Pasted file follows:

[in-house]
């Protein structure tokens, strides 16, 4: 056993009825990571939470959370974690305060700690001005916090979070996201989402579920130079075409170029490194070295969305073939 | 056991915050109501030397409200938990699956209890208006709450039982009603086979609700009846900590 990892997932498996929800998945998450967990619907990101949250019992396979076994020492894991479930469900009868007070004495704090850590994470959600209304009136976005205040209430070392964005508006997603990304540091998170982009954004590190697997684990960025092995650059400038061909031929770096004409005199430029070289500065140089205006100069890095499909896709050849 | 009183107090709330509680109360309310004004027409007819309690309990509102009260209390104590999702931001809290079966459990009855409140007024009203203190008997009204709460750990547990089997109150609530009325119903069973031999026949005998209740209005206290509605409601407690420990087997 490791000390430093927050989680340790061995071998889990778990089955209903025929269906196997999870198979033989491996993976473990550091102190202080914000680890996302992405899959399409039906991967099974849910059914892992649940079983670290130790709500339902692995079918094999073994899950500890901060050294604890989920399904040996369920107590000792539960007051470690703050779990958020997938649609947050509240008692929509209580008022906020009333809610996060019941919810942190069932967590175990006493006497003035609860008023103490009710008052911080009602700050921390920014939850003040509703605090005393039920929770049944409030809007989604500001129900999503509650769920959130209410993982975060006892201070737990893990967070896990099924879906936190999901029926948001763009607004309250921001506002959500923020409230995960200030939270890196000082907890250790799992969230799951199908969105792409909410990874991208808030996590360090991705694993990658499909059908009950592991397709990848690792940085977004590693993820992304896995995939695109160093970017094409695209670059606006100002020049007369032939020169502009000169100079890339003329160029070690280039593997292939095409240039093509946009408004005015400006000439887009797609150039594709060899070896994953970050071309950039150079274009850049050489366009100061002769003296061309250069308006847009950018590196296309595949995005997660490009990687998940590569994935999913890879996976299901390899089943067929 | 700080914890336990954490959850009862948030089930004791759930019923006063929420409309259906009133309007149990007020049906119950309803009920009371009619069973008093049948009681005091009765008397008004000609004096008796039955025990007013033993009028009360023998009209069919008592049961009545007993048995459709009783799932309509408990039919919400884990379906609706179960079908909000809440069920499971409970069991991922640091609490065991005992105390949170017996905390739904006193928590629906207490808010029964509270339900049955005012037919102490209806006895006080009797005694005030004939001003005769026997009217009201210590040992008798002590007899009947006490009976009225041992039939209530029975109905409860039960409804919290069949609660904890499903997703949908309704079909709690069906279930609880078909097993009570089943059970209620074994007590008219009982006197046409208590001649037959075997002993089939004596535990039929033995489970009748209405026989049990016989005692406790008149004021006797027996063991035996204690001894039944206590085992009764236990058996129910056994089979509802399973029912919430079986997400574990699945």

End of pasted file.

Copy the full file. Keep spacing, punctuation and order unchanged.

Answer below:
[in-house]
């Protein structure tokens, strides 16, 4: 056993009825990571939470959370974690305060700690001005916090979070996201989402579920130079075409170029490194070295969305073939 | 056991915050109501030397409200938990699956209890208006709450039982009603086979609700009846900590 990892997932498996929800998945998450967990619907990101949250019992396979076994020492894991479930469900009868007070004495704090850590994470959600209304009136976005205040209430070392964005508006997603990304540091998170982009954004590190697997684990960025092995650059400038061909031929770096004409005199430029070289500065140089205006100069890095499909896709050849 | 009183107090709330509680109360309310004004027409007819309690309990509102009260209390104590999702931001809290079966459990009855409140007024009203203190008997009204709460750990547990089997109150609530009325119903069973031999026949005998209740209005206290509605409601407690420990087997 490791000390430093927050989680340790061995071998889990778990089955209903025929269906196997999870198979033989491996993976473990550091102190202080914000680890996302992405899959399409039906991967099974849910059914892992649940079983670290130790709500339902692995079918094999073994899950500890901060050294604890989920399904040996369920107590000792539960007051470690703050779990958020997938649609947050509240008692929509209580008022906020009333809610996060019941919810942190069932967590175990006493006497003035609860008023103490009710008052911080009602700050921390920014939850003040509703605090005393039920929770049944409030809007989604500001129900999503509650769920959130209410993982975060006892201070737990893990967070896990099924879906936190999901029926948001763009607004309250921001506002959500923020409230995960200030939270890196000082907890250790799992969230799951199908969105792409909410990874991208808030996590360090991705694993990658499909059908009950592991397709990848690792940085977004590693993820992304896995995939695109160093970017094409695209670059606006100002020049007369032939020169502009000169100079890339003329160029070690280039593997292939095409240039093509946009408004005015400006000439887009797609150039594709060899070896994953970050071309950039150079274009850049050489366009100061002769003296061309250069308006847009950018590196296309595949995005997660490009990687998940590569994935999913890879996976299901390899089943067929 | 700080914890336990954490959850009862948030089930004791759930019923006063929420409309259906009133309007149990007020049906119950309803009920009371009619069973008093049948009681005091009765008397008004000609004096008796039955025990007013033993009028009360023998009209069919008592049961009545007993048995459709009783799932309509408990039919919400884990379906609706179960079908909000809440069920499971409970069991991922640091609490065991005992105390949170017996905390739904006193928590629906207490808010029964509270339900049955005012037919102490209806006895006080009797005694005030004939001003005769026997009217009201210590040992008798002590007899009947006490009976009225041992039939209530029975109905409860039960409804919290069949609660904890499903997703949908309704079909709690069906279930609880078909097993009570089943059970209620074994007590008219009982006197046409208590001649037959075997002993089939004596535990039929033995489970009748209405026989049990016989005692406790008149004021006797027996063991035996204690001894039944206590085992009764236990058996129910056994089979509802399973029912919430079986997400574990699945």